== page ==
So, ultimately speaking, both sides of the US political spectrum have been hit with this litigation campaign. So if this is not a partisan issue, then it’s clearly a rather surreal battle that pits corporate interests against political entities. Quite strange considering when it comes to the DMCA, copyright term extension and raising penalties for copyright violations, you’d almost get the impression that corporate interests were pretty much lock-step with political interests. Apparently, not in this case.

Still, it raises a much more important issue of free speech. If one were to, say, take a snippet out of an article and commented much like what I am doing right now, is that not fair use? I am linking to the sources of these articles and commenting on a tiny snippet and offering new bits of information to contribute to the knowledge of the issue. I don’t see how this would be considered contributing to the “loss of the eyeballs that translate into advertising revenue.”

If, however, a whole article was simply copy and pasted, that’s a different matter – it would no doubt be harder to say that it was an act of fair use. So which is it? Well, one of the postings mentioned in the Sun article was this posting which was alleged to have infringed on this article. The article on the candidate’s site featured 7 paragraphs from the original source. The article from the original source had a grand total of 22 paragraphs. I’m not a legal expert, but as my personal opinion, that looks like its grounds to argue fair use in this case. I would go further to say that even if there is no opinion attached to the alleged infringing posting, it’s still free advertising nevertheless, so I don’t personally think it would necessarily prevent any eyes from seeing the original site – in fact, quite the contrary, it encourages users to see that article in the first place. That’s pretty much one of the purposes of linking in the first place.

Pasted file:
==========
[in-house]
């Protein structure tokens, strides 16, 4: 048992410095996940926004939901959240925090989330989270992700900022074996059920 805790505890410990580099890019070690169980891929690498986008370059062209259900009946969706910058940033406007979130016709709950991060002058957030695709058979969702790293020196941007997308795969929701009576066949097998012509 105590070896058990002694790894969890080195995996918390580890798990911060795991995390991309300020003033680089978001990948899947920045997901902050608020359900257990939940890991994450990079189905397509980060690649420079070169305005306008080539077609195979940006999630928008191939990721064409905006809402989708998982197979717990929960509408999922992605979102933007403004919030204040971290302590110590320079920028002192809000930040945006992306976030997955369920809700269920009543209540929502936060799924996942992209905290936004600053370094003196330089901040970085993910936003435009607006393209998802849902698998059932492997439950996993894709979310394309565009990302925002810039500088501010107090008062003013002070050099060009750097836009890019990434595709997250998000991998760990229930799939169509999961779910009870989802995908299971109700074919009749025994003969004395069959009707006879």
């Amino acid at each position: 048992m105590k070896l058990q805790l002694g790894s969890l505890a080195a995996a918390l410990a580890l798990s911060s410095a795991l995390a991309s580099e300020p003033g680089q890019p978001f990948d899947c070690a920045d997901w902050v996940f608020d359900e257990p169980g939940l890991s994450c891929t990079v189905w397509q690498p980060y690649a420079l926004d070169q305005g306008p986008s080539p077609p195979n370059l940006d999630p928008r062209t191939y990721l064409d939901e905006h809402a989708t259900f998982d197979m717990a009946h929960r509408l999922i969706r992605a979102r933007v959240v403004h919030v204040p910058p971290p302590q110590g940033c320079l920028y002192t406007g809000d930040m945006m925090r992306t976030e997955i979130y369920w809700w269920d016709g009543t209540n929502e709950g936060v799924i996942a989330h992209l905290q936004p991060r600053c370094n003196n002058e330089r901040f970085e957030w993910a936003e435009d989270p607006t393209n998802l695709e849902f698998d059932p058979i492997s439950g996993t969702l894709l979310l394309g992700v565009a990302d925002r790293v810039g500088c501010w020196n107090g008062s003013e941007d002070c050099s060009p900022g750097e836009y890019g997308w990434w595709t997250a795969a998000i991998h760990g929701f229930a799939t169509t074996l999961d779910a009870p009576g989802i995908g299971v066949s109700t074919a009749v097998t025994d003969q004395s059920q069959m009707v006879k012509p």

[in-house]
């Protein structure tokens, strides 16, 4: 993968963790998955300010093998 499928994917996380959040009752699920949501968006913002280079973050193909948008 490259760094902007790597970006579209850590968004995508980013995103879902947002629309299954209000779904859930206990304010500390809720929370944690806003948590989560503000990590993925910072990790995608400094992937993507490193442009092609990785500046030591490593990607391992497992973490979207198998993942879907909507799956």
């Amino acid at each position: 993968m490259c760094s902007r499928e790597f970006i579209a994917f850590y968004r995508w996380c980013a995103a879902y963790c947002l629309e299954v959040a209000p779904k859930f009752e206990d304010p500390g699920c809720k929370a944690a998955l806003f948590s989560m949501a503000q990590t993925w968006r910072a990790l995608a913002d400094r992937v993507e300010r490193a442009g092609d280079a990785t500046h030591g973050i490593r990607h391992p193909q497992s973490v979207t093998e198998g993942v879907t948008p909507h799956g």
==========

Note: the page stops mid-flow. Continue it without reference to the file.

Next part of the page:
After looking at this case, I’d say this shows legitimate concern that free speech would be hamstrung by copyright lawsuits because many sites use news as a means of informing their audience of what’s going on and it’s often sourced from other journalists. In many academic papers, blockquotes are used to take entire chunks from other copyrighted material for the purpose of engaging discussion. In schools, parts of an article can be used to make an audience engaged and interested in a given topic and, in a lecture scenario, content might not be added to the article. Some sites offer printer friendly versions of their articles? Is it now an infringement to print that article?

There’s plenty of ways to look at this that would suggest this sort of activity wouldn’t really be infringing. Additionally, what is being solved by suing hundreds of blogs anyway? If the purpose is to discourage an audience from reading your articles, then yes, the campaign is potentially going to be successful – but few journalists want to stop readers from reading their article to my knowledge.

Personally, I think suing your audience is not how you conduct a news-related business online. Stopping people from reading your articles to protect your business – to my knowledge, that’s not how the business end of the internet works.

Drew Wilson on Twitter: @icecube85 and Google+.